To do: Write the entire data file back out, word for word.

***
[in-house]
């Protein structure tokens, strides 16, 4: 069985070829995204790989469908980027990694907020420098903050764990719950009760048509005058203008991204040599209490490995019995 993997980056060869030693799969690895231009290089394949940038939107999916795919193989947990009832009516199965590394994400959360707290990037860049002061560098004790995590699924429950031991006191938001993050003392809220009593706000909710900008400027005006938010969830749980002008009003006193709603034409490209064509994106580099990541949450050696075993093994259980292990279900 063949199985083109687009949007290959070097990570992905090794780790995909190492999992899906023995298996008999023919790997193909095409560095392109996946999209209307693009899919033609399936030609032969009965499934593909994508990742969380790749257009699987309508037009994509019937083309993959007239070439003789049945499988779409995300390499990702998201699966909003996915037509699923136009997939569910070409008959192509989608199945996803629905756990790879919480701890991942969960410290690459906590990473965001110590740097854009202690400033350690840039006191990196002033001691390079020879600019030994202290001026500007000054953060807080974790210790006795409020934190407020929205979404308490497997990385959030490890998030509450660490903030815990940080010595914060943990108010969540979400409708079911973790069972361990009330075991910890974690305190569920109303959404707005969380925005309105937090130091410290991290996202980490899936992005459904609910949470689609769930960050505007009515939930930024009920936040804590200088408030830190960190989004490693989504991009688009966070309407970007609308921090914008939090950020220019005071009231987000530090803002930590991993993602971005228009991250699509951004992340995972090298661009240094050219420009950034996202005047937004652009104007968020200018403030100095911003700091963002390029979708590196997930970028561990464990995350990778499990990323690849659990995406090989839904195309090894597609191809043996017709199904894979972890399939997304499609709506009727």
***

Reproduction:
[in-house]
């Protein structure tokens, strides 16, 4: 069985070829995204790989469908980027990694907020420098903050764990719950009760048509005058203008991204040599209490490995019995 993997980056060869030693799969690895231009290089394949940038939107999916795919193989947990009832009516199965590394994400959360707290990037860049002061560098004790995590699924429950031991006191938001993050003392809220009593706000909710900008400027005006938010969830749980002008009003006193709603034409490209064509994106580099990541949450050696075993093994259980292990279900 063949199985083109687009949007290959070097990570992905090794780790995909190492999992899906023995298996008999023919790997193909095409560095392109996946999209209307693009899919033609399936030609032969009965499934593909994508990742969380790749257009699987309508037009994509019937083309993959007239070439003789049945499988779409995300390499990702998201699966909003996915037509699923136009997939569910070409008959192509989608199945996803629905756990790879919480701890991942969960410290690459906590990473965001110590740097854009202690400033350690840039006191990196002033001691390079020879600019030994202290001026500007000054953060807080974790210790006795409020934190407020929205979404308490497997990385959030490890998030509450660490903030815990940080010595914060943990108010969540979400409708079911973790069972361990009330075991910890974690305190569920109303959404707005969380925005309105937090130091410290991290996202980490899936992005459904609910949470689609769930960050505007009515939930930024009920936040804590200088408030830190960190989004490693989504991009688009966070309407970007609308921090914008939090950020220019005071009231987000530090803002930590991993993602971005228009991250699509951004992340995972090298661009240094050219420009950034996202005047937004652009104007968020200018403030100095911003700091963002390029979708590196997930970028561990464990995350990778499990990323690849659990995406090989839904195309090894597609191809043996017709199904894979972890399939997304499609709506009727």